I finished my colourful hat over the holidays, it was a quick and easy knit. Now I wonder if we’ll get any frost so I can try it on without boiling my ears! I normally wear fleece headbands in the cold because it’s easier to fit with long hair; what usually troubles me is wind hurting my inner ear, not so much the temperature, and knit fabric tends not to block the wind. But they are also very boring – so what else to do with all that chunky, funky handspun? (yes, I’m asking!)
The lack of interest last year allowed me to slack off on the subject, and the nettles I gathered are in fact still on the rafters in bundles. I partially blame blogging as a difficult forum for debates and sharing, as well as my lack of expertise obviously.
As luck would have it, I’m now off the hook – Motherowl invited me to a Facebook group a little while ago, created by Allan Brown who has considerably more experience in the matter as well as a lovely video describing his process. In a very short time thousands of people have enrolled from all over the world, quite a few Danes too! So the interest is clearly there and I look forward to learning more. (even though I detest FB)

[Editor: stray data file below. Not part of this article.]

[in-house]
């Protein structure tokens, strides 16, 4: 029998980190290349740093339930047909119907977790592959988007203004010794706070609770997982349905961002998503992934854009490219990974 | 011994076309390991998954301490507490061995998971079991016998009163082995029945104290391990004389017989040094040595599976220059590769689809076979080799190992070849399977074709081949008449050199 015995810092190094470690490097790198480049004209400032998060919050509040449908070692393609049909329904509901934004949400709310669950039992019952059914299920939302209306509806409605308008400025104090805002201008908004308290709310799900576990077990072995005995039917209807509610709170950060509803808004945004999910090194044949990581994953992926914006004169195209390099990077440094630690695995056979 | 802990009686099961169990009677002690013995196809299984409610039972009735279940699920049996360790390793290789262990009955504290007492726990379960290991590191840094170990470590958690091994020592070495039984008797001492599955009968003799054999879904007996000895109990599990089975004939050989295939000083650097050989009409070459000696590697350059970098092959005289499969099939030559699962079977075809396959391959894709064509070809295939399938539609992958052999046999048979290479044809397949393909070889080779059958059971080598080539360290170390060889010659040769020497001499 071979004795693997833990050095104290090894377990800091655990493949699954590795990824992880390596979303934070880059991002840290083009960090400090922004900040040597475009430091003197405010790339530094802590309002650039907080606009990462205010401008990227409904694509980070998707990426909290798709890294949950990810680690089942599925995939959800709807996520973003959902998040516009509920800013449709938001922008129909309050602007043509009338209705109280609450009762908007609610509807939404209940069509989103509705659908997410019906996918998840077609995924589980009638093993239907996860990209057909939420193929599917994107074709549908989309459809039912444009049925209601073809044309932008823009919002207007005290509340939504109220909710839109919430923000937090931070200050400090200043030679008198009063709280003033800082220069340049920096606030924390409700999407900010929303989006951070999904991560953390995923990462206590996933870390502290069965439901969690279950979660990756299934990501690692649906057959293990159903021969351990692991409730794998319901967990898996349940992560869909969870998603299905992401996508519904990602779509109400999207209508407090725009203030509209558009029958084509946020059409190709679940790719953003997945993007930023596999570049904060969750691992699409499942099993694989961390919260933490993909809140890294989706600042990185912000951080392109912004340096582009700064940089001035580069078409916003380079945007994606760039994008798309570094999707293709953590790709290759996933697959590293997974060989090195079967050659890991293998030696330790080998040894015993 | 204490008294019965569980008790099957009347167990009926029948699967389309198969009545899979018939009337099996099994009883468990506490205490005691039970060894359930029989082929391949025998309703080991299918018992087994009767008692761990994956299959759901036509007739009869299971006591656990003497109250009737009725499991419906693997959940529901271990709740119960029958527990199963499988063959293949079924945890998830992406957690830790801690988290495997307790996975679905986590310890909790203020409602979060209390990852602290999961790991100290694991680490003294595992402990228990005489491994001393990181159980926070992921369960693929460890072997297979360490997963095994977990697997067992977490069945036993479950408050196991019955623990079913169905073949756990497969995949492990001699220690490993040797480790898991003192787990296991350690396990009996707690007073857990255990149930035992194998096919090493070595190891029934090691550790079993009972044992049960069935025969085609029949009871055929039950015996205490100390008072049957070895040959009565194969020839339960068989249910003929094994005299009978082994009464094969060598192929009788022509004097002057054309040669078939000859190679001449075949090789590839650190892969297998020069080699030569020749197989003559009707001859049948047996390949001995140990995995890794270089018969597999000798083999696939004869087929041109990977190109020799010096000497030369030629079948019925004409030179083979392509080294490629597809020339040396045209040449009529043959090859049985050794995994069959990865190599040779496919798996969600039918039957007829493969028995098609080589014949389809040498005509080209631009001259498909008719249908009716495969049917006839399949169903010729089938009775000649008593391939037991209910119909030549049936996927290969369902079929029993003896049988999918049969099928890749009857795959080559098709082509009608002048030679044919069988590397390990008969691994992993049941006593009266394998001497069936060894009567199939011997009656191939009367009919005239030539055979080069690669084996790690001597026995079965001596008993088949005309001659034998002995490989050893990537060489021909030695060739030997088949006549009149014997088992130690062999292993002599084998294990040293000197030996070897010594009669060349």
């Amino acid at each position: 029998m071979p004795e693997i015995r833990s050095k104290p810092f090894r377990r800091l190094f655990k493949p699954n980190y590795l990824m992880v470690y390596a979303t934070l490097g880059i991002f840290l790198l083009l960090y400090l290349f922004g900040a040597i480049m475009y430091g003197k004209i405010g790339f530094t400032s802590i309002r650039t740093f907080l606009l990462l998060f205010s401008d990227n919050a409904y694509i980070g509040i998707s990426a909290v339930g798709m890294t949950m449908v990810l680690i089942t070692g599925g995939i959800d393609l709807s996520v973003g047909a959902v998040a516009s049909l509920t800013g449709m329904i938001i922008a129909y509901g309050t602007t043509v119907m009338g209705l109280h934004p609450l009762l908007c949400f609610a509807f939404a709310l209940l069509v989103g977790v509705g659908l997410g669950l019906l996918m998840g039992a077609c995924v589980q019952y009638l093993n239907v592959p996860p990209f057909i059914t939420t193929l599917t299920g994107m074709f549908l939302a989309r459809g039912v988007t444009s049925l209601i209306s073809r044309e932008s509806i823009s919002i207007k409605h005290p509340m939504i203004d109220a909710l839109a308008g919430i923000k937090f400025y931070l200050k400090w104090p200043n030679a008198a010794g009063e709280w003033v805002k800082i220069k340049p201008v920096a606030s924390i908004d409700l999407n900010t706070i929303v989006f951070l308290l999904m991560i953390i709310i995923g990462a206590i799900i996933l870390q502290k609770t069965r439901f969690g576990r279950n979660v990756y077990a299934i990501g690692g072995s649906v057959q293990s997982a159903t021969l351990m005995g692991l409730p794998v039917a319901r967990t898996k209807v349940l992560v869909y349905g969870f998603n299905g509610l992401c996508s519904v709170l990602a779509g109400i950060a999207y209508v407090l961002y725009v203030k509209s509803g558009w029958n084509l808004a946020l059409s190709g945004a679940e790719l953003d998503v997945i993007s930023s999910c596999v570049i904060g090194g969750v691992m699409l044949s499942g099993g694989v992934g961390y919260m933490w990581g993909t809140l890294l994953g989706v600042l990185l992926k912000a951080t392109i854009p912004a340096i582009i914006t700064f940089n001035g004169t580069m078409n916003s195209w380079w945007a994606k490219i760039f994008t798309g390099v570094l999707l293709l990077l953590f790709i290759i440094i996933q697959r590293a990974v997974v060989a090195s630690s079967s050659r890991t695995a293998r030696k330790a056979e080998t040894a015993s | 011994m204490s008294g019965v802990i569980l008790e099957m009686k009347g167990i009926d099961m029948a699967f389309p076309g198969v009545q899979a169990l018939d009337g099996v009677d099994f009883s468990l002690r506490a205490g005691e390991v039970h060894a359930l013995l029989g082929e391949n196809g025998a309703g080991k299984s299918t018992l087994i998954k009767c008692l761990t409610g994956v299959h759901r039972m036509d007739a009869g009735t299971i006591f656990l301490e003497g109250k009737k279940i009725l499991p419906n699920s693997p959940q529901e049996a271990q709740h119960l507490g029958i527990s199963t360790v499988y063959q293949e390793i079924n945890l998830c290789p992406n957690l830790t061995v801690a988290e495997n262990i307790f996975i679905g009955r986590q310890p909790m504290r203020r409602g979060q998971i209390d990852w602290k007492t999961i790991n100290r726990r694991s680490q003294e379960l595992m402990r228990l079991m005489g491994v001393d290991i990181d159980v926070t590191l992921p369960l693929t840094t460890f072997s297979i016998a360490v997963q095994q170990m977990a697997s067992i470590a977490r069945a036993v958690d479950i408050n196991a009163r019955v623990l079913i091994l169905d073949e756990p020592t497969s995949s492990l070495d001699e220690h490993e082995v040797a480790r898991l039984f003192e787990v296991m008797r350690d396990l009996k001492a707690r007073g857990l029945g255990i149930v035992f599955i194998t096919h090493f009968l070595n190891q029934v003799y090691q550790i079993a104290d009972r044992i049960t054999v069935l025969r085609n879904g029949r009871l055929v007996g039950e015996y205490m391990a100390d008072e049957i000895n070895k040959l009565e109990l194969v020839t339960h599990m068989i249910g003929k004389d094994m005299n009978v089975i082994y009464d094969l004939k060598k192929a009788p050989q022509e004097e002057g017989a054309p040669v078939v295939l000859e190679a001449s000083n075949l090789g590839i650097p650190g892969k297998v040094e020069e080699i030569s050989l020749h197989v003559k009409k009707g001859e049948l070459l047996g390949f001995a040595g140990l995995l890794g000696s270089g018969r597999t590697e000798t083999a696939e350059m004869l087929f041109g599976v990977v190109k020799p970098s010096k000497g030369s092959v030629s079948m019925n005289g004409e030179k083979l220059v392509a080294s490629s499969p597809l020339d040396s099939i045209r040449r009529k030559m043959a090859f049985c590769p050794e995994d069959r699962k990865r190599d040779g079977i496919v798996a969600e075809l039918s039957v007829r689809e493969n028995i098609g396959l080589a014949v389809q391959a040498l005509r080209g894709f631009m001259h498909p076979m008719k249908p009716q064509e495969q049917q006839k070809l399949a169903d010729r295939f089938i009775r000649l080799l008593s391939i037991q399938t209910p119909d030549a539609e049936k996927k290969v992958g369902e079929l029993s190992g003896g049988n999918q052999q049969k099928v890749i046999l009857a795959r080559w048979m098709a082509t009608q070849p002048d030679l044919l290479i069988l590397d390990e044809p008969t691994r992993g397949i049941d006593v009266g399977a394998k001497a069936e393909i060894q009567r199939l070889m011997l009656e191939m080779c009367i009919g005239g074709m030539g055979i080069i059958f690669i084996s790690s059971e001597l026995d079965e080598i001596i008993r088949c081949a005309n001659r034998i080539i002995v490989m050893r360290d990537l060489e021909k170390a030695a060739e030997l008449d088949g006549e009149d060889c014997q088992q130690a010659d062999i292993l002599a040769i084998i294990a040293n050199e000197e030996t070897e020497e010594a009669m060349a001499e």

Spinning chunky yarn on my Elizabeth has proven quite an ordeal, since I can’t get the ratio low enough and still make the wheel wind on the yarn, but my back is ready to give it another go for my little rug test project. And if the future I’ll have to figure that issue into yarn designs. Continue reading
Had I known how many years it would take to completion, I might never have accepted those first 5 dorset/suffolk fleeces, but here we are closer to completion than not, at last.
Every time I do a post about these, I also look for the original post, the very beginning of the project, and once again realize that it’s nonexistent. I got the first 3 fleeces before the blog began in 2012, so I never recorded the scouring etc. in here, the next two landed the year after, where I probably thought I’d already recorded it so thought nothing of it. Continue reading